An Agrarian History of South Asia

An Agrarian History of South Asia

An Agrarian History of South Asia

An Agrarian History of South Asia

Synopsis

David Ludden provides a comprehensive historical framework for the understanding of regional diversity of agrarian South Asia. Adopting a long-term view, he treats South Asia not as a single civilization territory, but as a patchwork of agrarian regions, with their own social, cultural and political histories. He traces these histories from medieval times to the present. As a comparative synthesis of the literature on agrarian regimes in South Asia, this will be a valuable resource for students of agrarian and regional history, as well as comparative world history.

Excerpt

This book is about history's attachment to land. It considers the present day in the context of the past two millennia, because a wide historical view is needed to appreciate the ideas that shape contemporary mentalities, and because earthly environments today are being shaped by long-term historical forces. As the book goes on, I consider some elements of Eurasian history and introduce some ideas about geography, technology, patriarchy, ritual, ecology, and other subjects that situate South Asian farmers in their wider world. I also indicate that more research into the historical dynamics of territoriality is needed to improve our knowledge of culture and political economy. But, like other volumes in The New Cambridge History of India, the main goal of this book is to draw together research by many scholars on a coherent set of historical themes without rehearsing academic debates or piling up citations. The bibliographical essay is a guide to relevant literature that sprawls across the disciplines of history, anthropology, economics, geography, political science, and rural sociology. I apologise for not covering many regions well enough and particularly for slighting Assam, Baluchistan, Chhattisgarh, Kerala, Nepal, Orissa, and Sri Lanka. This failure results partly from the state of research but mostly from my own inability to compile appropriate data in the time and space allotted. For these reasons, territories in Bangladesh, India, and Pakistan form my central subject matter.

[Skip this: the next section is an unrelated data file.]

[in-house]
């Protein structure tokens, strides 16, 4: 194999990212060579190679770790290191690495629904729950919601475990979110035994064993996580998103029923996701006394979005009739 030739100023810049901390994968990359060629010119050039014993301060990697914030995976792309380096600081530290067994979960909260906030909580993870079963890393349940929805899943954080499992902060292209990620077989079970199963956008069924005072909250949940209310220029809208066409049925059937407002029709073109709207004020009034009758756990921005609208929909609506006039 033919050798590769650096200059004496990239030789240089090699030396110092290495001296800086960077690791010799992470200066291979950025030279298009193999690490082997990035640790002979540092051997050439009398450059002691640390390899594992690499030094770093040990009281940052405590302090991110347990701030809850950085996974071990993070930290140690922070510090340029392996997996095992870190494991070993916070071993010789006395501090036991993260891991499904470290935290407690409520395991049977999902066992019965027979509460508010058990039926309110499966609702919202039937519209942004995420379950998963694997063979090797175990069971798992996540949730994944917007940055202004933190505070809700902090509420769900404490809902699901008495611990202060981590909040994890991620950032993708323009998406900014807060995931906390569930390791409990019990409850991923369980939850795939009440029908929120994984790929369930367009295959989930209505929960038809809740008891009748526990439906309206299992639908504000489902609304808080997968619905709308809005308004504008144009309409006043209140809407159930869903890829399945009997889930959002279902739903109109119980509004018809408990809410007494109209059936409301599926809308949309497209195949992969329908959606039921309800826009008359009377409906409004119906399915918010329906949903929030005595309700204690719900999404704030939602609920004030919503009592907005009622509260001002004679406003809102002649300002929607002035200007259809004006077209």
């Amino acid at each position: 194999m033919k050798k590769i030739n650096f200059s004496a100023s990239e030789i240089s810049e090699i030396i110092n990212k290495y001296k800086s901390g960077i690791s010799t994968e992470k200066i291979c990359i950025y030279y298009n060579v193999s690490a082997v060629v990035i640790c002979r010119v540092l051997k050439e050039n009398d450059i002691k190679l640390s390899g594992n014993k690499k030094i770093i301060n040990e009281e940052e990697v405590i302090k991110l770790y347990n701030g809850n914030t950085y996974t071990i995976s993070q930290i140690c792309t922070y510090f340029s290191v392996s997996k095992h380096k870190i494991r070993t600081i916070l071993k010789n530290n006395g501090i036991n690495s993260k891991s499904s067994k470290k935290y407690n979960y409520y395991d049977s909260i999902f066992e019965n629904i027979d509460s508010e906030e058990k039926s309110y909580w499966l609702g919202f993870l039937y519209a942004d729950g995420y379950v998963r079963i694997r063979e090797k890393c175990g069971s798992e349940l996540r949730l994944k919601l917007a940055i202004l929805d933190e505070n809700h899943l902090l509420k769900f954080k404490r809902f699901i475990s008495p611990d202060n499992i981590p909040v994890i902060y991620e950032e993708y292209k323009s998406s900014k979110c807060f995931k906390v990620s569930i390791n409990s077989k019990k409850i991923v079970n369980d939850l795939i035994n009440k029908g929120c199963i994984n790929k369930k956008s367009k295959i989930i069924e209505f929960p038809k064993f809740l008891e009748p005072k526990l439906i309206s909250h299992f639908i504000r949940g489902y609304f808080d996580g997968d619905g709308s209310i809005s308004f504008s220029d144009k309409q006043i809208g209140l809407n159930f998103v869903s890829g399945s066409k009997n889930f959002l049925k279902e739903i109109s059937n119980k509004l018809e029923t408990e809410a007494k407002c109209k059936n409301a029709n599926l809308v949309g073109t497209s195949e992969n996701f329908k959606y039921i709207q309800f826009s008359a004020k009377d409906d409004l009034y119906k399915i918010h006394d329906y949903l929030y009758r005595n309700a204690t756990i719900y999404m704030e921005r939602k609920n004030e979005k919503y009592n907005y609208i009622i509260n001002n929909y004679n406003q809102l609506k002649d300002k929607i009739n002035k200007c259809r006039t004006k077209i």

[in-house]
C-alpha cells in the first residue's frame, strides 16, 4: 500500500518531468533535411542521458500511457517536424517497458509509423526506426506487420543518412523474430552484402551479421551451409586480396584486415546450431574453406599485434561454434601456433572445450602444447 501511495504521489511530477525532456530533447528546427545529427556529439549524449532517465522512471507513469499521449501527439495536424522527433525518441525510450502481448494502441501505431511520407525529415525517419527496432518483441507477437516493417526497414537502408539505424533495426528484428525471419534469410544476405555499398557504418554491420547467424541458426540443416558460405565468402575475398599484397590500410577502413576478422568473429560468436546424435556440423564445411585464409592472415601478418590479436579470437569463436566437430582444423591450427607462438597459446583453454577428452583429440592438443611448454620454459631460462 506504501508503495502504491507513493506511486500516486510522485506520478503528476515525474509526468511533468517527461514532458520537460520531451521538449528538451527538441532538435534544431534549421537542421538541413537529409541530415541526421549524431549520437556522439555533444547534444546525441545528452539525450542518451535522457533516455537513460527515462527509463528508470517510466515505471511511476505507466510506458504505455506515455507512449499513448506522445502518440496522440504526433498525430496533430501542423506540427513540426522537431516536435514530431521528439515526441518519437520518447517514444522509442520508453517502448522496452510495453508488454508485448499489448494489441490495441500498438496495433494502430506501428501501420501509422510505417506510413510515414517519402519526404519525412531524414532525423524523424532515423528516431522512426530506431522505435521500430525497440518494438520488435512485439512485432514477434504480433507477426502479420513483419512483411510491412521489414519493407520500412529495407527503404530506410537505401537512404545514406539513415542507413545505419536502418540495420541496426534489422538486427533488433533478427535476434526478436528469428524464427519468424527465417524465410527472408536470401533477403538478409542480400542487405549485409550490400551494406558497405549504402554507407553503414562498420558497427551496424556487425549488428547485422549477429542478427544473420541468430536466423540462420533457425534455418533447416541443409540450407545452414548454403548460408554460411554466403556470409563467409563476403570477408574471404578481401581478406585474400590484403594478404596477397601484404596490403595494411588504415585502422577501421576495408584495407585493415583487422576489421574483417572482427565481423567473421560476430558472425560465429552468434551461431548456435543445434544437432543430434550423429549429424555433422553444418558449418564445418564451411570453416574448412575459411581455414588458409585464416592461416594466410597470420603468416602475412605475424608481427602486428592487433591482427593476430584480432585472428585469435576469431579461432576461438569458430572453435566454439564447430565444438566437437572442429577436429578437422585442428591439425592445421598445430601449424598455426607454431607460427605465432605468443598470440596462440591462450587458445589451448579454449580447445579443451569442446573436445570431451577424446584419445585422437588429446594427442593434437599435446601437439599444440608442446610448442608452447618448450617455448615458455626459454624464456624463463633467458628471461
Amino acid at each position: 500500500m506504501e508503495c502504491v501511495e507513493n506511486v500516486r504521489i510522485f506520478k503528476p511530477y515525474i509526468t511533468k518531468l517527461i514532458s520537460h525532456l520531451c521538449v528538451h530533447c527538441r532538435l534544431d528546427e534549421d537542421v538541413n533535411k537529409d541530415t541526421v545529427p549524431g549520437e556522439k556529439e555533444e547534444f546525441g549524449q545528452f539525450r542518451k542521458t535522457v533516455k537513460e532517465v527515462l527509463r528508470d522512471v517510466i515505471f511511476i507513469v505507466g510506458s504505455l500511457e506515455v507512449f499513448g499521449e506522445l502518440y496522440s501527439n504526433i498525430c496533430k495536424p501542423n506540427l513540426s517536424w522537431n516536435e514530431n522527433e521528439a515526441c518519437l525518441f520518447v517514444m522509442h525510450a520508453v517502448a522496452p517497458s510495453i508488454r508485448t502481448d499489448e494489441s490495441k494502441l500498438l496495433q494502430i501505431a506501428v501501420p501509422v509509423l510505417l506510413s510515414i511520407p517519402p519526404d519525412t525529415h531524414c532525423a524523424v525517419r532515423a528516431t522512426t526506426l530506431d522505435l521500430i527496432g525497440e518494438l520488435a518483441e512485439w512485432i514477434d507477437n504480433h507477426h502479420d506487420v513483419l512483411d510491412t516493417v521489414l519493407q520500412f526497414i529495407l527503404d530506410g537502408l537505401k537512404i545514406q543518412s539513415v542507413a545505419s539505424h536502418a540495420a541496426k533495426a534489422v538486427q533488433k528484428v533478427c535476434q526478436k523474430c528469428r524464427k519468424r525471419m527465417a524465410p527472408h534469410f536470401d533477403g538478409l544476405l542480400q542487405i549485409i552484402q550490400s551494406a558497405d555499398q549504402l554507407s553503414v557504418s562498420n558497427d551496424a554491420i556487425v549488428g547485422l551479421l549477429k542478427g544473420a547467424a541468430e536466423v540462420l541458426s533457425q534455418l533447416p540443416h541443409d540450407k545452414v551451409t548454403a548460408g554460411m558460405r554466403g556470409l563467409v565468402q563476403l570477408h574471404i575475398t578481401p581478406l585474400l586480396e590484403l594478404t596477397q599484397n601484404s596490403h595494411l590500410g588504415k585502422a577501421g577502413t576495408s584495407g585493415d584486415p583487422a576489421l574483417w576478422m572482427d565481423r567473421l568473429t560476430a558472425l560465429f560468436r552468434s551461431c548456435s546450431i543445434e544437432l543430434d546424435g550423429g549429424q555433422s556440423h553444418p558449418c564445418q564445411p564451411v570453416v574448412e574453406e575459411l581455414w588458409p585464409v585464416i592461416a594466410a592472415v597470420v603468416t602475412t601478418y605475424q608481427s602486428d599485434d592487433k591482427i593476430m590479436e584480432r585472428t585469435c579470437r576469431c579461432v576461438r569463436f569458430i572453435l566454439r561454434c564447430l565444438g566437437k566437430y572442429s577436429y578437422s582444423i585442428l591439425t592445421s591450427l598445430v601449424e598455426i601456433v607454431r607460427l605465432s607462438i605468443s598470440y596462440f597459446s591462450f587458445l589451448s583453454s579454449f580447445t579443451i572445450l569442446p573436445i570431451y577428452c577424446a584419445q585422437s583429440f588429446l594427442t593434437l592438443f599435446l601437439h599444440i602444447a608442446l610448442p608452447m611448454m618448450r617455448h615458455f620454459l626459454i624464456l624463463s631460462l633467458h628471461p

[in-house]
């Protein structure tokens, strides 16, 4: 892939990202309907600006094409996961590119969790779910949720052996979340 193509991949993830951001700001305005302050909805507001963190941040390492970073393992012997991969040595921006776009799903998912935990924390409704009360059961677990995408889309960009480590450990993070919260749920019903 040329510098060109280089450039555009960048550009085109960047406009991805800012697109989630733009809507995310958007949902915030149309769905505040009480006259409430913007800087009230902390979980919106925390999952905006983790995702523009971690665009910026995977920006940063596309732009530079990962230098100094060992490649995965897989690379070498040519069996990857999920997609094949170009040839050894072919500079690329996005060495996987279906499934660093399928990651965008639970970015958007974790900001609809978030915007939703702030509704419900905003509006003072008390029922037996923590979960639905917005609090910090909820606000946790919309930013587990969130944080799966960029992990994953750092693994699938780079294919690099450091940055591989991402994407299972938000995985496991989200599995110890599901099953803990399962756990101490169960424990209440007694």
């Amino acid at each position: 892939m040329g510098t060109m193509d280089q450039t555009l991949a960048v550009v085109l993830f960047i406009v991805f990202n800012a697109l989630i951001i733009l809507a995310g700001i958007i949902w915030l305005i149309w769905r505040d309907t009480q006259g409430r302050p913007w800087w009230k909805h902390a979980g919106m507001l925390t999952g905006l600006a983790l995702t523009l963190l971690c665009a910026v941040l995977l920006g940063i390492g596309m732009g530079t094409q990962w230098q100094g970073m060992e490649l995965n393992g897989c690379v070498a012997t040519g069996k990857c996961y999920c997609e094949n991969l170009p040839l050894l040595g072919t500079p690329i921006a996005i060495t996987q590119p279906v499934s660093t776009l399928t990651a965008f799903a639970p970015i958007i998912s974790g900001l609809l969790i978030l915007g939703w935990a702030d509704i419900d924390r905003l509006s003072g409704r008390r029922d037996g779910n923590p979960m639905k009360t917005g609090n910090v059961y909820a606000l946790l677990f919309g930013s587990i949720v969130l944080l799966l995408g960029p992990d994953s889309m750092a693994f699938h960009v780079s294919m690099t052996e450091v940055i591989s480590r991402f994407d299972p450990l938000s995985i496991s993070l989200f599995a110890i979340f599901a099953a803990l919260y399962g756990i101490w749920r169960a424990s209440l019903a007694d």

The marginality of agrarian history demands attention. It is not unique to South Asia, but proportionately more books do seem to treat the agrarian past in Europe, the Americas, Russia, China, and Japan. Though culture and political economy are not more detached from the land in South Asia than elsewhere, scholars would seem to think so. This may reflect a more general alienation. As the urban middle-class intelligentsia came into being in the modern world economy, they wove the countryside into their epics of nationality, and, to this day, agrarian history evokes interest to the extent that country folk represent national identity. Everywhere, agrarian history is submerged in the historiography of nations and states. We need to keep this in mind because . . .

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